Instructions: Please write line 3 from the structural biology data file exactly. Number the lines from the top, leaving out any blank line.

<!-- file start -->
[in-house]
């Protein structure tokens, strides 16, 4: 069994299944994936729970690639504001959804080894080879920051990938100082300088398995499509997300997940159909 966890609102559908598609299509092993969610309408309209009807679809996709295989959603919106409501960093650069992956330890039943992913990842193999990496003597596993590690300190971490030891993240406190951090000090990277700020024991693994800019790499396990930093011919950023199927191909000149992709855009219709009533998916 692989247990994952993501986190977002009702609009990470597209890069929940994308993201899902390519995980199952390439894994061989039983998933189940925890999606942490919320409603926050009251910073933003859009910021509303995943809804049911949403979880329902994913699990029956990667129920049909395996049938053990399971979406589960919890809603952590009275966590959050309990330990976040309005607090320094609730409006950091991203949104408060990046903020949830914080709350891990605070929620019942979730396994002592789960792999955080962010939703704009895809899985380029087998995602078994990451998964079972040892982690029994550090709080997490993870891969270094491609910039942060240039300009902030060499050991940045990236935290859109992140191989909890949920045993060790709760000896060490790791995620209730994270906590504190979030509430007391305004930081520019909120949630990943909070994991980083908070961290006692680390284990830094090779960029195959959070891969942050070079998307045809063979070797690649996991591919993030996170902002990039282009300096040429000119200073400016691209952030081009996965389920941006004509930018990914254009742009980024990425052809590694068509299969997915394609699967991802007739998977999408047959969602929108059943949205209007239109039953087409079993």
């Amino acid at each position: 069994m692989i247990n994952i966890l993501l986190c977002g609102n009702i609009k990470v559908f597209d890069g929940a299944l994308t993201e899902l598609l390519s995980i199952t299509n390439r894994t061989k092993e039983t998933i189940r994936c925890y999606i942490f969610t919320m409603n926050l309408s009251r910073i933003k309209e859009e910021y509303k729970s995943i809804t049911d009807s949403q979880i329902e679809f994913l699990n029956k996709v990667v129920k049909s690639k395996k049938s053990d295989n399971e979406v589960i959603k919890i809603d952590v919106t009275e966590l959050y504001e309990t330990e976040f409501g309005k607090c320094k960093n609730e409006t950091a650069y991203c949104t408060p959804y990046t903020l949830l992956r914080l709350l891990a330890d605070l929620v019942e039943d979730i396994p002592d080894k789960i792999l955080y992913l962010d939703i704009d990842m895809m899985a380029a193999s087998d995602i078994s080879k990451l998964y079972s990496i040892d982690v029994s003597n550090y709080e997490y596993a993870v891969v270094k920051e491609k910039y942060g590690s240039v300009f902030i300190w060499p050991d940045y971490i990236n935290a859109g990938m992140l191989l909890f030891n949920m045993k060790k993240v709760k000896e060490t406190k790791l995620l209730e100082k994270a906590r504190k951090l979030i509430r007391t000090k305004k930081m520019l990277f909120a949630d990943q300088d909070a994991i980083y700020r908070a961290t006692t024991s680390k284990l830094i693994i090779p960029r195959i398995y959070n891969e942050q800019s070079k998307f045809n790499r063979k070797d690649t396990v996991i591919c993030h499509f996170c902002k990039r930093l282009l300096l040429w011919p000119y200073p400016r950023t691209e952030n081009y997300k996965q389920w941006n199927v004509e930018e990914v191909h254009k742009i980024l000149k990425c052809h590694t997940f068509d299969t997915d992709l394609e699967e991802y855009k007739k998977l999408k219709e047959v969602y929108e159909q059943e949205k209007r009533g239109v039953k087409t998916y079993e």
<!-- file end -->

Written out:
């Amino acid at each position: 069994m692989i247990n994952i966890l993501l986190c977002g609102n009702i609009k990470v559908f597209d890069g929940a299944l994308t993201e899902l598609l390519s995980i199952t299509n390439r894994t061989k092993e039983t998933i189940r994936c925890y999606i942490f969610t919320m409603n926050l309408s009251r910073i933003k309209e859009e910021y509303k729970s995943i809804t049911d009807s949403q979880i329902e679809f994913l699990n029956k996709v990667v129920k049909s690639k395996k049938s053990d295989n399971e979406v589960i959603k919890i809603d952590v919106t009275e966590l959050y504001e309990t330990e976040f409501g309005k607090c320094k960093n609730e409006t950091a650069y991203c949104t408060p959804y990046t903020l949830l992956r914080l709350l891990a330890d605070l929620v019942e039943d979730i396994p002592d080894k789960i792999l955080y992913l962010d939703i704009d990842m895809m899985a380029a193999s087998d995602i078994s080879k990451l998964y079972s990496i040892d982690v029994s003597n550090y709080e997490y596993a993870v891969v270094k920051e491609k910039y942060g590690s240039v300009f902030i300190w060499p050991d940045y971490i990236n935290a859109g990938m992140l191989l909890f030891n949920m045993k060790k993240v709760k000896e060490t406190k790791l995620l209730e100082k994270a906590r504190k951090l979030i509430r007391t000090k305004k930081m520019l990277f909120a949630d990943q300088d909070a994991i980083y700020r908070a961290t006692t024991s680390k284990l830094i693994i090779p960029r195959i398995y959070n891969e942050q800019s070079k998307f045809n790499r063979k070797d690649t396990v996991i591919c993030h499509f996170c902002k990039r930093l282009l300096l040429w011919p000119y200073p400016r950023t691209e952030n081009y997300k996965q389920w941006n199927v004509e930018e990914v191909h254009k742009i980024l000149k990425c052809h590694t997940f068509d299969t997915d992709l394609e699967e991802y855009k007739k998977l999408k219709e047959v969602y929108e159909q059943e949205k209007r009533g239109v039953k087409t998916y079993e």